Publication Date

Summer 2019

Advisor(s) - Committee Chair

Carl Myers (Director), Sally Kuhlenschmidt, Tim Thornberry, and Frederick Grieve

Degree Program

Doctor of Psychology in Applied Psychology

Degree Type

Doctor of Psychology


The literature is sparse on the use of contingency management procedures in a mental health court (MHC). The purpose of this study was to examine the use of negative reinforcement for behavioral changes in a MHC. Specifically, the present study explored whether a voucher-based contingency management intervention improved the number of weeks compliant on MHC probation and whether participants were more externally than internally motivated to comply with MHC probation requirements. Vouchers were given for compliance with MHC probation requirements. The vouchers allowed participants to miss a future court date. It was hypothesized that participants who received the voucher would remain compliant on MHC probation for more weeks than participants who did not receive the voucher. The second hypothesis stated that participants, regardless of condition, would be more externally motivated than internally motivated to comply with MHC probation requirements. Twenty-two MHC participants were tracked from treatment entry for the first 24 weeks of their MHC probation to determine the number of weeks compliant with MHC probation requirements. The first hypothesis was not supported, as participants receiving the voucher were not compliant more weeks than those participants not receiving the vouchers. The second hypothesis was not supported in that the participants were not more externally than internally motivated. Additional interpretation of the results, limitations of the study, and recommendations for future research are discussed.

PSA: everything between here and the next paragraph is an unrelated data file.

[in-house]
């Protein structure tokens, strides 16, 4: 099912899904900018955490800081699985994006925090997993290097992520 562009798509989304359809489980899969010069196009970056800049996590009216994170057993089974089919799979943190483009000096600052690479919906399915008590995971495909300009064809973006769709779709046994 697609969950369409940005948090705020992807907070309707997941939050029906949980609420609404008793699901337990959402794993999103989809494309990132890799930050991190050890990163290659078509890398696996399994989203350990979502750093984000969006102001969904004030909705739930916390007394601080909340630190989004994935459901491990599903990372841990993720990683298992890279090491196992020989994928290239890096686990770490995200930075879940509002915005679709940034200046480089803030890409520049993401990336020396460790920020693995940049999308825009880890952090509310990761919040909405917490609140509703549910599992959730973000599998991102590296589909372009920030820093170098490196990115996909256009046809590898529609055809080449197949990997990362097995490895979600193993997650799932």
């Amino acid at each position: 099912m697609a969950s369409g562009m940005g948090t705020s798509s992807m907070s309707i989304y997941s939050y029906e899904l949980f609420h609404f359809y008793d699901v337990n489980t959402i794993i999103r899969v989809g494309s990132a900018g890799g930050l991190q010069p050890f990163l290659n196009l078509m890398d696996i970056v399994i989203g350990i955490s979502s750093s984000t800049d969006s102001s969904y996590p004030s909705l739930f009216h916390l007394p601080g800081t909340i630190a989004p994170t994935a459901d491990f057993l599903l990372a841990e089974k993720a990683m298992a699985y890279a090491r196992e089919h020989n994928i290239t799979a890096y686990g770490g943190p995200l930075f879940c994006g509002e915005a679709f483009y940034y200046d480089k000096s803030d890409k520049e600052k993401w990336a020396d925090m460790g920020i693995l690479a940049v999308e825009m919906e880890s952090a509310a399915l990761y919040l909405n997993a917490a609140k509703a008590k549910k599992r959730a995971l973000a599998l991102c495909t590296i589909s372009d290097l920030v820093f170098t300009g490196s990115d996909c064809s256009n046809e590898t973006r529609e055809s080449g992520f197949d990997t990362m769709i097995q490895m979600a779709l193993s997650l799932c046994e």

Applied Behavior Analysis | Psychology